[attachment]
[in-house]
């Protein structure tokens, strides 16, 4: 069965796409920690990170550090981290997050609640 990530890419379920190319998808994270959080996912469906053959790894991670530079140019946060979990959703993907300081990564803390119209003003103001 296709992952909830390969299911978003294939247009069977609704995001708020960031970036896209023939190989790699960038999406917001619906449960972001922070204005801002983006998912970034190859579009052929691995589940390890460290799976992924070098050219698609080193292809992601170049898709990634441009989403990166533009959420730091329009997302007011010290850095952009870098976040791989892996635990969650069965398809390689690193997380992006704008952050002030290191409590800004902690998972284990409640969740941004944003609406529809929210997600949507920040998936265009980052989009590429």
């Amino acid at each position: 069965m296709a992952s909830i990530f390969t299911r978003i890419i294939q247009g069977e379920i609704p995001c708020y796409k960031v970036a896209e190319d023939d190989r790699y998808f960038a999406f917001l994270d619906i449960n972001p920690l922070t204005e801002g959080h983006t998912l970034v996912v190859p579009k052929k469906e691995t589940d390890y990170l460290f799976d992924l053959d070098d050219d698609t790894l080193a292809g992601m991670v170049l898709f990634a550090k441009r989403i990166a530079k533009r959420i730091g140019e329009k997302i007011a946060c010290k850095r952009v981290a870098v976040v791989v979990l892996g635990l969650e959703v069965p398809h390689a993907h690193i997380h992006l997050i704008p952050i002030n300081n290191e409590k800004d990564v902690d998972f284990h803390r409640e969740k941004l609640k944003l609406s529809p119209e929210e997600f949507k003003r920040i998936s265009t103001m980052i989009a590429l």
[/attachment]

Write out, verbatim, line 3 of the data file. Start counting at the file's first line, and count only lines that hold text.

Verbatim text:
């Amino acid at each position: 069965m296709a992952s909830i990530f390969t299911r978003i890419i294939q247009g069977e379920i609704p995001c708020y796409k960031v970036a896209e190319d023939d190989r790699y998808f960038a999406f917001l994270d619906i449960n972001p920690l922070t204005e801002g959080h983006t998912l970034v996912v190859p579009k052929k469906e691995t589940d390890y990170l460290f799976d992924l053959d070098d050219d698609t790894l080193a292809g992601m991670v170049l898709f990634a550090k441009r989403i990166a530079k533009r959420i730091g140019e329009k997302i007011a946060c010290k850095r952009v981290a870098v976040v791989v979990l892996g635990l969650e959703v069965p398809h390689a993907h690193i997380h992006l997050i704008p952050i002030n300081n290191e409590k800004d990564v902690d998972f284990h803390r409640e969740k941004l609640k944003l609406s529809p119209e929210e997600f949507k003003r920040i998936s265009t103001m980052i989009a590429l």